Israel launches strikes on Syria in retaliation for bomb attack

By Justin Huggler in Jerusalem

In a potentially dangerous widening of the Middle East conflict, Israel carried out air strikes yesterday near Damascus, the deepest attack inside Syria for 30 years.

In a potentially dangerous widening of the Middle East conflict, Israel carried out air strikes yesterday near Damascus, the deepest attack inside Syria for 30 years.

Israel claimed the target of its attack was a training camp used by the Palestinian militant group Islamic Jihad, and said the air strike was in retaliation for a suicide bombing by Islamic Jihad which killed 19 people, four of them children, in a restaurant in Haifa on Saturday.

The air strike on Syria was the first time since the start of the intifada three years ago that the conflict has spread beyond Israel and the borders of the occupied territories.

The United Nations Security Council met in emergency session last night to discuss the attack at the request of Syria whichd demanded condemnation.

Syria's Foreign Minister, Farouq al-Shara, accused Israel of striking a civilian site, but added that Syria would exercise restraint.

The United States urged both countries to avoid raising the stakes further. "We urge all sides to exercise restraint and to keep in mind the consequences of their actions," the State Department said in a statement.

That message was reinforced by President George Budsh in a telephone call to Israeli Prime Minister Ariel Sharon.

The US considered Syria to be "on the wrong side" in its "war on terror", but an official added: "We urge both Israel and Syria to avoid actions that heighten tensions or could lead to hostilities."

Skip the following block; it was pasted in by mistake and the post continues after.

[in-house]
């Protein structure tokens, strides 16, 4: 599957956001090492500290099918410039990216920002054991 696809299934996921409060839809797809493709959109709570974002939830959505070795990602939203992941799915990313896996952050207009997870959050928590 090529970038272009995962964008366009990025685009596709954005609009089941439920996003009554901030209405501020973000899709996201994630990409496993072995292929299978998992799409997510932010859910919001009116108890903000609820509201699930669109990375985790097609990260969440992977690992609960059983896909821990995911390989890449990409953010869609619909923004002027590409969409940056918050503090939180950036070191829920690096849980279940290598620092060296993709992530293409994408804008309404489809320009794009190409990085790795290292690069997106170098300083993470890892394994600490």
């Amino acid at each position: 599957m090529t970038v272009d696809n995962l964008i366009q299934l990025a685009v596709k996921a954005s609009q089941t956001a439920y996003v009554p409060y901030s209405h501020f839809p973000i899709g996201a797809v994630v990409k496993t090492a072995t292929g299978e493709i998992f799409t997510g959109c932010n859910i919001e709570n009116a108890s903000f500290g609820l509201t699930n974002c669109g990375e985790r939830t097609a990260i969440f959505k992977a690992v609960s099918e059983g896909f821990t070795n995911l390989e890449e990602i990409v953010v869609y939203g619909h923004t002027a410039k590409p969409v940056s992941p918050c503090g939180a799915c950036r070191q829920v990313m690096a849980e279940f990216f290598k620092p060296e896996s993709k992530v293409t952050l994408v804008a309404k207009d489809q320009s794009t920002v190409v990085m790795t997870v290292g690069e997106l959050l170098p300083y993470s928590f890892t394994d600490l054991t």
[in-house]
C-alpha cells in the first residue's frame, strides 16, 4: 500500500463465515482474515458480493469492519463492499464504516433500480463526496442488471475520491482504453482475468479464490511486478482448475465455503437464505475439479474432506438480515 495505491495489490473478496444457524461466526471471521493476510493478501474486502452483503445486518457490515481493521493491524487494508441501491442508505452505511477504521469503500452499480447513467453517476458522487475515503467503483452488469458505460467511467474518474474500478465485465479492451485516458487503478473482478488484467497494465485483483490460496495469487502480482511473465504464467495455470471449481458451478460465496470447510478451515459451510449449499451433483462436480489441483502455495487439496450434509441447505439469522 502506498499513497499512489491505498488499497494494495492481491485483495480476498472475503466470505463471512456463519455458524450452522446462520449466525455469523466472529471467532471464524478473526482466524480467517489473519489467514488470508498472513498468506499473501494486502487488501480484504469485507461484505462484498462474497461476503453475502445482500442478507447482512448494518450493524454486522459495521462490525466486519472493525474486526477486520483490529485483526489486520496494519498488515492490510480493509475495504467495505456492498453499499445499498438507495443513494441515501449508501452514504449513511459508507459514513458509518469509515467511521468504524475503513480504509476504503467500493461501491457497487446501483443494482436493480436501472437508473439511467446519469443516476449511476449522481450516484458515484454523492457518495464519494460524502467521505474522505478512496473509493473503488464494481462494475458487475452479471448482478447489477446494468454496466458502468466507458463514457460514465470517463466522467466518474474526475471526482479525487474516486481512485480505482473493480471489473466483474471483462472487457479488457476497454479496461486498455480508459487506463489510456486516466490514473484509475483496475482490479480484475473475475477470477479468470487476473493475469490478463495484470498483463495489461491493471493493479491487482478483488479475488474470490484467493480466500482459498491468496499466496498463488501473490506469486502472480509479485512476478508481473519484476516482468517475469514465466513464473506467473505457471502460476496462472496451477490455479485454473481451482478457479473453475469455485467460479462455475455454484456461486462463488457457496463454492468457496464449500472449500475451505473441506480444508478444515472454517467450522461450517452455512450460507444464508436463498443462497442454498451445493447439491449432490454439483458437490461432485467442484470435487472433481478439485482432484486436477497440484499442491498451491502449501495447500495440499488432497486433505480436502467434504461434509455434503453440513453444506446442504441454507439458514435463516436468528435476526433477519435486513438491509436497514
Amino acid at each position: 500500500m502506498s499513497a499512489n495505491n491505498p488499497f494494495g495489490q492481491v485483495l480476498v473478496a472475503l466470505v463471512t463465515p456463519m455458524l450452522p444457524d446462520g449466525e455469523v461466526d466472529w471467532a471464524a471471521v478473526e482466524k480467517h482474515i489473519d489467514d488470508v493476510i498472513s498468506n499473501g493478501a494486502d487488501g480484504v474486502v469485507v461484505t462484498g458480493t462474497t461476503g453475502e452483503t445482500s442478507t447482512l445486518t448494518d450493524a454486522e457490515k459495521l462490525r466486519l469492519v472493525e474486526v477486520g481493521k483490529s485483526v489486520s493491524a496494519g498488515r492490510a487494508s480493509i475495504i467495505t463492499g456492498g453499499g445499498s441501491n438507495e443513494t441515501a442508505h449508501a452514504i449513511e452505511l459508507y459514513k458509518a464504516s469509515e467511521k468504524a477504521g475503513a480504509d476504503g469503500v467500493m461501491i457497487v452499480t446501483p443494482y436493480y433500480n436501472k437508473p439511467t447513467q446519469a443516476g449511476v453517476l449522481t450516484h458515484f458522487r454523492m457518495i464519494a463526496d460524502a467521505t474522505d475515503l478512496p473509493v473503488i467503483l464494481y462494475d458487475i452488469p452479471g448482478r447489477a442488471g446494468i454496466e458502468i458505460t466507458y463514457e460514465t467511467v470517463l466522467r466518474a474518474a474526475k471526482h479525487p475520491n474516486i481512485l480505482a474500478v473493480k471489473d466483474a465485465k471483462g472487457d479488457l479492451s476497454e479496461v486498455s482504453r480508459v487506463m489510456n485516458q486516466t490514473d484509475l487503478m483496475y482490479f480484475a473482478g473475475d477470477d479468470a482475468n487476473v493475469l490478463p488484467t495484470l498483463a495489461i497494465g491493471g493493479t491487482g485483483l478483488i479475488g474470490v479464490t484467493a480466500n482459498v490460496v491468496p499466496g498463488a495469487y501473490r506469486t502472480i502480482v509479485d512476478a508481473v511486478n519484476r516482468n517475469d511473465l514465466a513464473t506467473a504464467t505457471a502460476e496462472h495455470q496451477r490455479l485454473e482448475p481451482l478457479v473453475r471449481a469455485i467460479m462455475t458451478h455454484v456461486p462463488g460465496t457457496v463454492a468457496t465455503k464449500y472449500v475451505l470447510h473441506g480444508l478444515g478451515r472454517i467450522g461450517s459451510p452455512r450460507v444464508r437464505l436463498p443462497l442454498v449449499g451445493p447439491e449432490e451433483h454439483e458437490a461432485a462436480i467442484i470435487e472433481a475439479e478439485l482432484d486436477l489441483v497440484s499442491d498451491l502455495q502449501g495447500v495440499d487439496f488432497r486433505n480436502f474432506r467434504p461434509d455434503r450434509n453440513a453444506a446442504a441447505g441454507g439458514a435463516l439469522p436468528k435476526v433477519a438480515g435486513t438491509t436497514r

A spokesman for the British Government said: "While Israel is entitled to take steps to protect itself against terrorist attack, these steps should be within international law." France and Germany criticised the attack as "unacceptable", and the Arab League condemned it.

There was confusion over the target at the bombed area at Ein Saheb, 14 miles north-west of Damascus, which was sealed off by Syrian security services yesterday.

A second Palestinian militant faction, the Popular Front for the Liberation of Palestine-General Command (PFLP-GC), said the area had been one of its training camps, but was now disused and was largely empty when it was hit. There was no official word on casualties, but a PFLP-GC spokesman said one civilian guard had been slightly injured.

Israel produced undated video footage, said to be from Iranian television, which showed the camp. In it, a military officer displayed a room full of weapons with Hebrew markings that appeared to have been captured from Israel. "This was a measured response," said Ra'anan Gissin, a spokesman for the Israeli Prime Minister, Ariel Sharon. "We did not attack Syrian targets, but very specific camps used to train the terrorists."

He warned that Israel may attack Syria again if it continues to allow Palestinian militant groups to operate there. "The operation ... was intended to send that message off to Syria as well to the leaders of the Islamic Jihad and Hamas," he said.

Syria closed the offices of Hamas and Islamic Jihad in Damascus after the Iraq war, but is believed to continue to allow Palestinian militant groups to operate on its territory. Hamas vowed retaliation for the Israeli attack.

There was suspicion over the timing of the strike, which came a day before the 30th anniversary of the Yom Kippur war with Syria and Egypt, when Israel last struck so deep inside Syrian territory.

There was also speculation that the Israeli government may have ordered the attack on Syria to divert attention from its failure so far to follow through on its threat to expel the Palestinian President, Yasser Arafat.

The Israeli public, exhausted by suicide bombings, is demanding action from Mr Sharon, but the US opposes expelling Mr Arafat and the Israeli government appears to be having second thoughts.

Mr Arafat named Ahmed Qureia, the Palestinian Prime Minister, as head of a seven-member emergency cabinet and cut short consultations about the formation of the full Palestinian Cabinet - a move that authorises Mr Qureia to take immediate action after the Haifa bombing.

The Israeli military also mounted two air strikes on Gaza overnight, but both were on empty houses and there were no casualties. In Jenin, the Israeli army demolished the home of the suicide bomber, Hanadi Jaradat, a 21-year-old student lawyer.


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